Rwanda genocide memories during coronavirus lockdown

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Valerie Mukabayire lost her husband in Rwanda’s genocide. Now she and her family need to stay strong to honour his memory as they join the country’s fight against the coronavirus.

Government orders to stay indoors to curb the spread of the disease prevented a family gathering to remember Sylivestre Shumbusho, a teacher in Kigali, one of 800 000 killed in 1994.

The 64-year-old and her three children –  aged 12, 10 and nine when their father was killed – usually visit a memorial site. This year they will watch on television as the country marks the 100 days of slaughter.

“This morning my children sent me messages, told me on a WhatsApp group we must remain strong despite tough times in a bid to honour their dad,” she told Reuters by phone about a conversation between her, her daughters and son.

“We survived the genocide and now we must ensure COVID-19 does not kill us,” said Mukabayire, a former teacher who heads AVEGA Agahozo, an association of widows supporting 19 000 women.

Rwanda has 105 confirmed cases of COVID-19, the disease caused by the coronavirus. Last month it closed borders as a part of a broader lockdown designed to curb its spread.

It ordered citizens to stay indoors and go out only for essential activities and restricted movement between towns and regions. Neighbouring Uganda imposed curfews and suspended international passenger travel. Kenya has done likewise.

FLAME OF HOPE

President Paul Kagame said in a recorded speech on the state-run broadcaster Rwanda had to remember the genocide despite the coronavirus outbreak.

Some 800000 ethnic Tutsis and politically moderate ethnic Hutus were killed in the violence starting on April 6, 1994, after President Juvenal Habyarimana and his counterpart Cyprien Ntaryamira of Burundi – both Hutus – died when their aircraft was shot down over the Rwandan capital. The attackers have never been identified.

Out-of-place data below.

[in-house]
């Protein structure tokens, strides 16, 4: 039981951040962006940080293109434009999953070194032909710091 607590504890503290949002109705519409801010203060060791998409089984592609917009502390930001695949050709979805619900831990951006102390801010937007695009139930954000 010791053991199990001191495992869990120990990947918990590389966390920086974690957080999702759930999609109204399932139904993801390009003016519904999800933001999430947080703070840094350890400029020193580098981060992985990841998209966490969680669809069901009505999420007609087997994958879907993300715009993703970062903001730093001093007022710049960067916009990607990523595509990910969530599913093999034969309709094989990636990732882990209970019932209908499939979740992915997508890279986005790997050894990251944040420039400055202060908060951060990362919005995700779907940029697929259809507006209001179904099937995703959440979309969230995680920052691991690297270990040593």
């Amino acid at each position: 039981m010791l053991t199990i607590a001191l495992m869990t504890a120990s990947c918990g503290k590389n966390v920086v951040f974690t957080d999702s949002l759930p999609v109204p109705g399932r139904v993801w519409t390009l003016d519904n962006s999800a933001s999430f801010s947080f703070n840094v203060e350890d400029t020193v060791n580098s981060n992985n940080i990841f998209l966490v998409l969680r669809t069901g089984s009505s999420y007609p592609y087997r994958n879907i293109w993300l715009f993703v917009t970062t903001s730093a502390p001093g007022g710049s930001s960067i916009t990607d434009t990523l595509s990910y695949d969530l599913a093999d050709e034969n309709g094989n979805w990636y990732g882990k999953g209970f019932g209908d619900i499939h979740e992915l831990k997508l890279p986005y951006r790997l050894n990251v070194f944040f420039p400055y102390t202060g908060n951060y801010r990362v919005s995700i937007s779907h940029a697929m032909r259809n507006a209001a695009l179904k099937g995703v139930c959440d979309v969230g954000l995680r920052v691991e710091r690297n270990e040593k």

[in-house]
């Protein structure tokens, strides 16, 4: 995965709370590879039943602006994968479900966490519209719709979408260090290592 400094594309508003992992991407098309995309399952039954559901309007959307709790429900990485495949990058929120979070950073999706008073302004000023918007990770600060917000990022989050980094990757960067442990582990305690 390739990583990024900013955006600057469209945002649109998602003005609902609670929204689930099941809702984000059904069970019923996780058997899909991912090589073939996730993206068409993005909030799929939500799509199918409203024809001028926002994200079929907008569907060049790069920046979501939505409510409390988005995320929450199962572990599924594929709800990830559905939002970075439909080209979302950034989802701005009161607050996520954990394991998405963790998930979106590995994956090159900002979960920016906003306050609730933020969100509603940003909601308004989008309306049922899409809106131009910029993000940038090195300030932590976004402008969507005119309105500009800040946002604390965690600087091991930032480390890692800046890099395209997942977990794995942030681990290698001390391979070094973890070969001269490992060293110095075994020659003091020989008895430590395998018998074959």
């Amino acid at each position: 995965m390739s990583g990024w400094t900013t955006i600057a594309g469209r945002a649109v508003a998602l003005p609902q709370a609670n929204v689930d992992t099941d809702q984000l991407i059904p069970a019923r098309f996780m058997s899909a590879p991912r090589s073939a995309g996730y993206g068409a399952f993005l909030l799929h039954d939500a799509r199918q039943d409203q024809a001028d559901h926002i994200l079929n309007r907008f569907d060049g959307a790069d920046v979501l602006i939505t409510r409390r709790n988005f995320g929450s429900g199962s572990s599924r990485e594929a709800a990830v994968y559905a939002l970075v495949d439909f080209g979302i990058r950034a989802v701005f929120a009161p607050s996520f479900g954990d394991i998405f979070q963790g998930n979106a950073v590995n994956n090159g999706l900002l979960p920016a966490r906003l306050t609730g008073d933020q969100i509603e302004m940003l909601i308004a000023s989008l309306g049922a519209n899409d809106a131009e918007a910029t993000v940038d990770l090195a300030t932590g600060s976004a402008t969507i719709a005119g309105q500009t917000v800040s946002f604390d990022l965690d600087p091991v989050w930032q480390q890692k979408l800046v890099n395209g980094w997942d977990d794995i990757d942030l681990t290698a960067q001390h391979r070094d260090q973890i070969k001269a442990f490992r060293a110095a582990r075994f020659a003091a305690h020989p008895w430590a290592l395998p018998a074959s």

For last year’s 25th anniversary, thousands marched from parliament to the national soccer stadium. After they entered, lights were extinguished and the darkness broken by a sea of flickering candles as survivors spoke.

This year, Rwanda started week-long commemorations with families under lockdown and radio stations and television channels airing programmes and songs to remember the victims.

“This year’s commemoration is especially challenging for survivors and families and for the country, because we cannot be together physically to comfort one another. It is not easy,” Kagame said.

He laid a wreath and lit the Flame of Hope at the Gisozi memorial site, where more than a quarter a million of people are buried.

Authorities are still exhuming the bodies of those killed.

“We will keep searching for bodies as people tell us they are sure bodies were dumped there in the genocide,” Fred Mufuluke, governor of Kayonza province, told Reuters after finding 15 in a dam.